Students challenge Montwood High’s unwillingness to remember a beloved classmate in this year’s commencement

Friends of Aaron Carrillo are petitioning the permission to remember him at their commencement ceremony. (Jessica Neels/

Friends of Aaron Carrillo are petitioning the permission to remember him at their commencement ceremony. (Jessica Neels/

EL PASO – Aaron Carillo and Jon Cervoni had just left a band concert at their local church when their vehicle stalled. Then, a drunk driver speeding and swerving down the road hit them, taking their lives that hot summer night, July 8, 2011.

Carillo was a student at Montwood High School. He was getting ready to begin his junior year when his life was ended abruptly. Many say he was a humble and genuine young man who believed strongly in Christian faith and righteous moral conduct. Aaron would have graduated this coming May with the class of 2013.

In his memory, students at Montwood asked the administration if they could exhibit a chair with his cap, gown, and tassel during the ceremony. The students also requested that the administration present his family with a certificate or plaque in representation of his diploma. The school administration denied the request to the surprise of the students and some community members.

Friends of Aaron Carrillo are petitioning the permission to remember him at their commencement ceremony. (Jessica Neels/

Friends of Aaron Carrillo are petitioning the permission to remember him at their commencement ceremony. (Jessica Neels/

Liza Campero, a senior at Montwood, decided she would not take no for an answer, and started a petition requesting that the student’s wishes to honor Carrillo be met.

“We wanted to show the administration how much of an impact Aaron had on us. We started high school together. We want to end it together as well,” Campero said.

She began this petition on January 24, 2013. At first the petition was solely for the seniors at Montwood, but soon the outside community heard about the petition and requested one be made available to the public. Campero went to and created an online petition to spread the word even further. The administration at Montwood heard about the petition and called Liza into the office. They were not very happy about what she started, she said.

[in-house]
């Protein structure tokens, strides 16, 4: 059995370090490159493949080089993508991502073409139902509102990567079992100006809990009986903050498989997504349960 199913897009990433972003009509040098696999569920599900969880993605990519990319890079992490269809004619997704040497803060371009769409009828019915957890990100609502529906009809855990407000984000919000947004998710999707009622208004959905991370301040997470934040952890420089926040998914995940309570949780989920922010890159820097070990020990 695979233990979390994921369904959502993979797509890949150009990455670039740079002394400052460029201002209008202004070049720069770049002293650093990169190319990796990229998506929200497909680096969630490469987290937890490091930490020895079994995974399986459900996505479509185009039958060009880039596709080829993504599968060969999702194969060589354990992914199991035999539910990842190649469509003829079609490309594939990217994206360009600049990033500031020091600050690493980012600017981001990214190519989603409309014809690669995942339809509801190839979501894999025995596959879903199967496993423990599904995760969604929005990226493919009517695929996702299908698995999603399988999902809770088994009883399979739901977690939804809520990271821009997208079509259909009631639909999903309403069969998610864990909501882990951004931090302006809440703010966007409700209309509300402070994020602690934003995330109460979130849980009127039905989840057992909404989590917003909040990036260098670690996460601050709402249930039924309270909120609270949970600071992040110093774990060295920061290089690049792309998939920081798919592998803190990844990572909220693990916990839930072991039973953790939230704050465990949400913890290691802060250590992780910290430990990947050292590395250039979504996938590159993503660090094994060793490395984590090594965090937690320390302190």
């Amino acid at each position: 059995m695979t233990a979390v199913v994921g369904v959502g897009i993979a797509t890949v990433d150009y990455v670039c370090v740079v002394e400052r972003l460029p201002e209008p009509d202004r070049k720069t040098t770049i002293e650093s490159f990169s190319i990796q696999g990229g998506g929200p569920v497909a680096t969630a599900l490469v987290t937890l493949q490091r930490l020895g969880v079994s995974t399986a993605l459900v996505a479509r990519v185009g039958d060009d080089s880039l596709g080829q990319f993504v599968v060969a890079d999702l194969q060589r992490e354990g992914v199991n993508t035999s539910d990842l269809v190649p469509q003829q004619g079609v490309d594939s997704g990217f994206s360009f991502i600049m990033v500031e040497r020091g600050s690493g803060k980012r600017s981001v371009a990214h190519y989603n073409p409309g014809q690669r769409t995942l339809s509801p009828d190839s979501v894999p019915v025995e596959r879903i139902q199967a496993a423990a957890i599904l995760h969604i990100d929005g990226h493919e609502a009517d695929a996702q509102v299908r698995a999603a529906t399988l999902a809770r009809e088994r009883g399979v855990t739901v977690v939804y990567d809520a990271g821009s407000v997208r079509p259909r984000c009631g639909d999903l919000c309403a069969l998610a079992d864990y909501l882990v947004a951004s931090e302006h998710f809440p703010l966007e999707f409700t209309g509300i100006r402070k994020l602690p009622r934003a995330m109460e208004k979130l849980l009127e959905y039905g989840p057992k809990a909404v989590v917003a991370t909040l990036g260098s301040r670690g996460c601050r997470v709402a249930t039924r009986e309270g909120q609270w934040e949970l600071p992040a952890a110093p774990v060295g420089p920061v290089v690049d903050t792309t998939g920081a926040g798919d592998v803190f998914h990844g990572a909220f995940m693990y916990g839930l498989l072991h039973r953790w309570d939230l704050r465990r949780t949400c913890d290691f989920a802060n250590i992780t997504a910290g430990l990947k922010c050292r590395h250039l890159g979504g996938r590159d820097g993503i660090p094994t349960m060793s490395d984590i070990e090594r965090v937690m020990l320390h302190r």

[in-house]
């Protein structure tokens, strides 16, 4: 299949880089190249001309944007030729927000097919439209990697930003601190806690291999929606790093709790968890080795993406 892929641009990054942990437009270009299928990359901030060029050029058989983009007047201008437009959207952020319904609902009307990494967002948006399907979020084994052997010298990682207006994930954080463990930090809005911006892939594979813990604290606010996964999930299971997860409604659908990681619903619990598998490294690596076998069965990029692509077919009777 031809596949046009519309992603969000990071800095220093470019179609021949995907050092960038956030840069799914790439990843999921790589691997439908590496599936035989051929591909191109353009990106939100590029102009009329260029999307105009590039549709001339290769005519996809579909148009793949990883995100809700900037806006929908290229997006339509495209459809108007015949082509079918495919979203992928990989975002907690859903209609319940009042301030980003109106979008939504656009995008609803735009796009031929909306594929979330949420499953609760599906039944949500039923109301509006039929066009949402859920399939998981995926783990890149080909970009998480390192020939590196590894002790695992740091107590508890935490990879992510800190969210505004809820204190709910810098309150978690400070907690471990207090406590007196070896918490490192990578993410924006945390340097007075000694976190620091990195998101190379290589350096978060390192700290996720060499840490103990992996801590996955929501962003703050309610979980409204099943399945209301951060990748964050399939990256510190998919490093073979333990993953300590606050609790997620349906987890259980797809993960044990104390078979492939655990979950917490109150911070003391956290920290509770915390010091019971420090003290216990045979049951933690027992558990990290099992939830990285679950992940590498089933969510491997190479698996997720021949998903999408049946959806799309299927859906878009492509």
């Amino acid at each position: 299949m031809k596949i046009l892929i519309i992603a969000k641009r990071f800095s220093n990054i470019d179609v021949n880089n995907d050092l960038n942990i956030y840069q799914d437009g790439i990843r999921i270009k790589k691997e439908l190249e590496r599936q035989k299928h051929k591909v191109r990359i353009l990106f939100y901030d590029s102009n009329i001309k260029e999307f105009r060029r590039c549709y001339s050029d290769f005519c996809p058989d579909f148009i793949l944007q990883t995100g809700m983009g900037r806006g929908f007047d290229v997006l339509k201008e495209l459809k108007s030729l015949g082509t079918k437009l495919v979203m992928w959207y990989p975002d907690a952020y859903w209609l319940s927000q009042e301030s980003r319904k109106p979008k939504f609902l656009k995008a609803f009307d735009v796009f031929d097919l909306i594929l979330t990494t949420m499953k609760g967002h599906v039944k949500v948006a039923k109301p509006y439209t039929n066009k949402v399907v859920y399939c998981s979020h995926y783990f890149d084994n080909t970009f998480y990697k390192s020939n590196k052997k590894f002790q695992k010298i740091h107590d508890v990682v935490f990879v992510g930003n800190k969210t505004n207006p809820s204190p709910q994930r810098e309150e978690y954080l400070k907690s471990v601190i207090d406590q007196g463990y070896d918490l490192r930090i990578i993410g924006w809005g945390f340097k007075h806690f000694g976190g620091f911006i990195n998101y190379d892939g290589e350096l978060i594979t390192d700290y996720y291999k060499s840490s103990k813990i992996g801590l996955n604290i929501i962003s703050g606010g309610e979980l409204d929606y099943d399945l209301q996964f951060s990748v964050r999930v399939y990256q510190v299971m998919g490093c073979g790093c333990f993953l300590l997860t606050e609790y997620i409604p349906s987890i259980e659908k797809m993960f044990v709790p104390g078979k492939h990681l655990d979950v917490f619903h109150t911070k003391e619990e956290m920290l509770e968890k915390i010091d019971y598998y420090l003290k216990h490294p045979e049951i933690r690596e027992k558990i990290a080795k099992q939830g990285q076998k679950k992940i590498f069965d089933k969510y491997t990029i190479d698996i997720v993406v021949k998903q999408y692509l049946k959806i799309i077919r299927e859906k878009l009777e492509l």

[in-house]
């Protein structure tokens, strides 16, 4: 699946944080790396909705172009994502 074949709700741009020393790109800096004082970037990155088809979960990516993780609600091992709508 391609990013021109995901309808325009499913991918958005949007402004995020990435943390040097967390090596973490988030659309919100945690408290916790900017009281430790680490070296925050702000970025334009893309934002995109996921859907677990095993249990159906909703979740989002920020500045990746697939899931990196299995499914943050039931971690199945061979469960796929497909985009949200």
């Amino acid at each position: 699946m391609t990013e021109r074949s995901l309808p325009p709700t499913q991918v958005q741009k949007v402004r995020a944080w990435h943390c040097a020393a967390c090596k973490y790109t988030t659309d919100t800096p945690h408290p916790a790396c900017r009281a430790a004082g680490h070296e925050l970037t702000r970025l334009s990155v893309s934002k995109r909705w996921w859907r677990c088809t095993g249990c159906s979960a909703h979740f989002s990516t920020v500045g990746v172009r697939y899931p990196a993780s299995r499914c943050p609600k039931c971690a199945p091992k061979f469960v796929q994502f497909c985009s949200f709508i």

“They said this petition is a form of retaliation against them, because some of the school doesn’t really like the principle,” Campero said.

She said that the administration called her “selfish” because she doesn’t know what Carrilo’s parents would feel knowing that their child was supposed to be walking across the stage, but when Mrs. Carillo was asked about her feelings towards Liza’s petition she said,  “We are humbled by it. It’s nice to know how many lives my son touched at such a young age. I’m very disappointed to know that Montwood is reacting this way.”

Borderzine attempted repeatedly to speak with Montwood High principal Rosa Mireles Menchaca, but she never complied with our request for an interview.

Jon Cervoni, the young man who died along with Aaron that night was supposed to graduate from Eastwood High School with the class of 2012 last June. During the graduation ceremony Cervoni’s mother Patricia Montes, walked across the stage in Cervoni’s cap and gown and received his diploma. She said that she couldn’t believe the struggles that the seniors at Montwood were going through in order to remember their friend.

“They came to me! I didn’t have anything to do with the way Jon was honored. They did everything all I had to do was show up,” Montes said.

Carrillo and Cervoni were members of the Abundant Living Faith Center and played in a band for the church. They had Just left a concert the night they were killed.

“They were good kids, you know. They didn’t go party and drink like most teenagers. They were still virgins!” Montes said.

Campero’s mother Liza Martinez has had many calls and meetings with the administration as well as with the Socorro Independent School District about the petition her daughter started. She said she is proud of what her daughter has done and considers it a selfless act.

“She gains nothing out of this! She is doing it out of the bottom of her heart and I am very proud of her. She has shown me how much she has grown beyond her years. I’m so proud of the mature young woman she has become,” said Martinez.

During some of these meetings Liza says that the administration kept telling her that they simply couldn’t do what she was requesting. At first they said that the state would not allow the action, but later they said that was not the case. No further reason was given for denying the petition. After constantly being told that they couldn’t do what her petition was requesting Campero stood up at one of the meetings and said,

“If it is such a problem to put out a chair for Aaron, I’ll gladly give up my seat and stand in the back during the entire procession.”

The issue is still alive and the battle between Campero and the administration continues. With more than 800 signatures on her petition, Campero said she is not backing down until they get exactly what the petition requests – a chair with Carrillo’s cap, gown and tassel and a symbolic presentation in his memory during the ceremony.

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